Johnson is like the Little Engine That Could. Just when you think the Heat will find a better replacement, he seems to take his game to a level you didn't think was possible. The fact that Johnson is just 23 years old is astonishing — it seems like he's been battling for a roster spot for years.
Though he's not expected to be a major piece of the puzzle this season, don't doubt it could happen — he keeps proving people wrong.
Luol Deng, Forward (#9)
This is almost certainly the last go-round between Deng and Miami — and it'll be mutually beneficial that it goes extremely well. Deng surprisingly decided to re-up for one more year with Miami. He'll be looking to cash in on the salary cap skyrocket next season, but in the meantime, the Heat will be looking to cash in on his three-point shooting — something they desperately need from him this year.
One thing is certain: Deng is guaranteed to be a much-needed solid perimeter defender even if he has more miles on his tires than a 94' Toyota Tacoma.
Chris Andersen, Forward-Center (#11)
Birdman! Bird is Bird — you can always count on him to give you energy while also battling a secretly injured entire lower torso. The hope is that between Amar'e and Bird, the Heat get an entire effective big man off the bench all season — anything more than that would be a bonus.
There is a small chance the Heat decides to trade Birdman sometime during the season to save luxury tax money. That would make sense from a repeater-tax standpoint, but not much if your goal is to take down the Cleveland Cavs later in the season.
Gerald Green, Guard (#14)
He's missing part of a finger! OK, now that that's out of the way, we can move onto more important things. The Heat got an amazing deal when they gave Green a minimum contract late in free agency, and he's already shown he's ready to stick it to the rest of the league for not believing he could at the very least contribute off a bench. Green brings everything the team needs off the bench: three-point scoring and amazing, undeniable energy — that alone makes him a vital piece of this year's team.
Mario Chalmers, Guard (#15)
Hey, it's everyone's favorite Miami Heat player! "CML" ("Chalmers My Life") has become known slang on social media during Heat games, and fans are hoping that this season, Mario will give them fewer reasons to tweet it than last. Chalmers recently vowed to never shoot 29 percent from three-point range again, and we hope he makes good on that promise.
Justise Winslow, Forward (#20)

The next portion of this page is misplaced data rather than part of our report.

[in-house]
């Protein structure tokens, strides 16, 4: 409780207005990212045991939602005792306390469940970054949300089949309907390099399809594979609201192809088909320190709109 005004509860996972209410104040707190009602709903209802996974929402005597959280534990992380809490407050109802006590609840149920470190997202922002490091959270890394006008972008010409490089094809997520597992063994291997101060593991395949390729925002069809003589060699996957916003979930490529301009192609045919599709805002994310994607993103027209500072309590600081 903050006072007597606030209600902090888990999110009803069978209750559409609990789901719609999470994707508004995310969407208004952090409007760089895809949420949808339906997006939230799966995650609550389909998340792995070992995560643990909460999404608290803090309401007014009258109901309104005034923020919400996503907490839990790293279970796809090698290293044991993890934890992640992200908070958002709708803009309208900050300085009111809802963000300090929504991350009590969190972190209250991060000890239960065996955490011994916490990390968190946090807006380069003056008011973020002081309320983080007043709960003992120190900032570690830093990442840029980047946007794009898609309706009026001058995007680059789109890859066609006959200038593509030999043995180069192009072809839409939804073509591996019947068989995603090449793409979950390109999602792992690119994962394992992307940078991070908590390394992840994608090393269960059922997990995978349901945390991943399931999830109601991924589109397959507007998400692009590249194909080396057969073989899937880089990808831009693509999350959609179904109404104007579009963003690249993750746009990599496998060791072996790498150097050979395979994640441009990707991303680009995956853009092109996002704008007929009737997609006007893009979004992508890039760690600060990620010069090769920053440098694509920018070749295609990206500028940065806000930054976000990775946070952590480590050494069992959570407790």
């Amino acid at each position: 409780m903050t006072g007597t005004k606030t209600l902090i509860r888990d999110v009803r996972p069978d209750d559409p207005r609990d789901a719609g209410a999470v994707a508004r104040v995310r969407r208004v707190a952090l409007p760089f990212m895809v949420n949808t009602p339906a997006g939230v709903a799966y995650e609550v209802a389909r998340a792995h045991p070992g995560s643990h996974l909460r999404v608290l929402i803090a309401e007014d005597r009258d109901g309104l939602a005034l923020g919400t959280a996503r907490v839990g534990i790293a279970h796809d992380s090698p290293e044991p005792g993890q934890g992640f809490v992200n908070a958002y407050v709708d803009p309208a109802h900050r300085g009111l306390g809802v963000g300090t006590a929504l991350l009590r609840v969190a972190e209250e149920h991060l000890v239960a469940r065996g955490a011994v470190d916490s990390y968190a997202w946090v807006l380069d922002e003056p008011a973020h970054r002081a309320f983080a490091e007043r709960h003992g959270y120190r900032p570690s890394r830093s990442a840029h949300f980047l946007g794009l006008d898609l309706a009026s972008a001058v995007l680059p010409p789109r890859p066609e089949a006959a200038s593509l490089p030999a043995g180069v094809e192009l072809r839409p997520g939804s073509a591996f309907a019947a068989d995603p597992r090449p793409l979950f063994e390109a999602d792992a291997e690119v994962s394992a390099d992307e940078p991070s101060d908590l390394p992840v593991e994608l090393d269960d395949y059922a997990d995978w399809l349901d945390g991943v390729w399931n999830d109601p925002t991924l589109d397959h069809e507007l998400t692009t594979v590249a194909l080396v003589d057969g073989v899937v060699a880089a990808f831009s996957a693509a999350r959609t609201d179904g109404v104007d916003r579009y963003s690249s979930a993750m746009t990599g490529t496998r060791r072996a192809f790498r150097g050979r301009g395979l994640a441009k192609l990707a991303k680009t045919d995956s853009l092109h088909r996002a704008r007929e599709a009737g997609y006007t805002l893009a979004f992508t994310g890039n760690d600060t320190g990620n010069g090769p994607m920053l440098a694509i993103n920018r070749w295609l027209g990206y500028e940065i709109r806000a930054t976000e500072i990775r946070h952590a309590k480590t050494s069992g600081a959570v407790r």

The reward for one of the worst years in Heat history wears #20. People compare Winslow to Ron Artest, a big, bad defender who can also shoot the ball. Thing is, we have to remember he's barely old enough to buy cigarettes and openly admits his favorite meal is a peanut butter and jelly with jalapeños sandwich, which is to say he's still a kid.
Winslow jerseys might be as popular as Wade jerseys in five years, but for this season, we would settle for a solid contributor off the bench, not a franchise perennial MVP candidate.
Hassan Whiteside, Center (#21)
After bursting onto the scene out of nowhere last season, Whiteside is the key to it all this season. A year ago, he wasn't even on the team, and now he's the difference between the Heat being a solid contender in the East and a legit title contender. If Whiteside can stay out of foul trouble and come close to what he did last year in limited minutes, the Heat will be an ass-kicking juggernaut come the playoffs.
James Ennis, Forward (#32)
He's the 15th man on the roster, and he's lucky to be that. It's never a good sign when the team tinkers with your deal so that they can get out of paying you money midseason. Ennis once had a lot of promise and even more hype, but now he's just an emergency sub if all else fails.
He's will dunk his entire ass on your head, though.
Udonis Haslem, Forward (#40)
The Mayor. Udonis is the Miami Heat. There is no Udonis Haslem slander up in here. You don't like how Udonis plays one night? You eat it. You shut your mouth when you're talking ill about Udonis Haslem — he's a goddamn made man, you hear me? Haslem is a coach at this point, but he's a coach who is capable of giving you five of the most energetic, stitches-filled minutes you've ever seen. He'll whoop some ass if it comes to it, so watch yourself when you're fouling Wade too hard.